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In 2004 NNPC set an ambitious target to grow oil production to 4million barrels per day and reserves to 40 billion barrels by 2010. It became apparent very quickly that the targets were unrealistic so the national oil company extended the target to 2020. The current reserves are 36.18 billion less than the 37 billion barrels in 2010

During this period Nigeria has not conducted any bid round. The decade long tryst to perfect the PIB has quite understanably restricted investment. The very real effect of tardy legislation has been to reduce revenues by perpetuating uncertainty, thus detrimentally effecting the countrys growth and development. It is difficult to see how any bid round can take place until the PIB is enacted.

President Muhammadu Buhari has refused to assent to the governance fragment of the four-part Petroleum Industry Bill (PIGB). This has the effect of delaying the components of the PIB which address the fiscal arrangements that will govern the exploration, production and development of the sector and community provisions. The PIGB which focuses on governance is critically flawed in many areas in our opinion and at best provides a clumsy and far from perfect attempt to foster corporate governance and transparency in the sector. It would appear that the legislature has adopted the approach that the bill is a work in progress to be adapted and further perfected over time. It is hard to see the President assenting to the Bill in its current form. Given that the election cycle has begun it is unlikely that the Bill will be passed in this session of parliament.


As Nigeria displays an acute petroleum dependency for its revenue, the government has understandably initiated a policy intended to boost the reserves to 40 billion barrels by 2011. One of the approaches to achieve this objective is the development of marginal petroleum concessions. Thisapproach may result in the introduction of 300 million barrels to the existing reserves. Nigeria’s marginal concessions’ fiscal regime stands to influence the success of the government’s objective.The 24 Marginal field operators in Nigeria are operating under farm in agreements with International Oil Companies from whose acreages the marginal field areas were carved out. The typical agreement calls for the farmor to receive some form of royalty from the farminee.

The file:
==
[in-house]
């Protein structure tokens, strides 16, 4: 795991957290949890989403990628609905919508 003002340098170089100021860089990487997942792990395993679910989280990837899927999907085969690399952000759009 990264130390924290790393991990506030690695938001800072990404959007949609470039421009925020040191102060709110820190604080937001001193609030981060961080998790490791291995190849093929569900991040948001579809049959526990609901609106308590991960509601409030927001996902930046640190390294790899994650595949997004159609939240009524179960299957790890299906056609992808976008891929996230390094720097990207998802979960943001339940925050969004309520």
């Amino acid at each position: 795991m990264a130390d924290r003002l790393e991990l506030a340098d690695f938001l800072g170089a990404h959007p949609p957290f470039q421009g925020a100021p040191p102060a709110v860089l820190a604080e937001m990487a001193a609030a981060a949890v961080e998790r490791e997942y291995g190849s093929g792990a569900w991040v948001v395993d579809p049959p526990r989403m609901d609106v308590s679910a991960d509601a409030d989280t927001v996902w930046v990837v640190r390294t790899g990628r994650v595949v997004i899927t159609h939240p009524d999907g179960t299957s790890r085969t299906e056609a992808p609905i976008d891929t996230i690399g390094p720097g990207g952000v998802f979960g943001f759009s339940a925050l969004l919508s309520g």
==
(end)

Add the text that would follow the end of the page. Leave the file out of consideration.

But in Nigeria's proposed new legislation, (Petroleum Industry Bill), these International Oil Companies will have to give up areas that are currently being operated by marginal field operators, according to the former Petroleum Minister, Mr Rilwan Lukman. “These areas will be given directly to these operators. This will allow them to get their own acreage and become masters over their own fields under favourable royalty and tax provisions “. “These contracts were granted without implementing a modern acreage management which typically includes strong relinquishment practices.

As a result, in Nigeria petroleum companies are “sitting on” acreage and there is no access to acreage for new investors In 2002 the Federal Republic of Nigeria embarked upon the licensing of 24 marginal oil fields containing about 300 million barrels of crude oil. Awards were made to indigenous companies in 2003. The prospects of the successful development and production of these fields rest upon the attainment of commerciality thresholds via oil price appreciation, and the propriety of the applicable fiscal regime.

One condition for the development of these fields is currently present - a high oil price regime prevails. However, the unpredictable and widely fluctuating nature of oil prices is such that the current regime cannot be solely relied upon to sustain the economic development of these fields. Accordingly, the propriety of Nigeria’s fiscal regime, as it applies to the marginal fields, comes into question.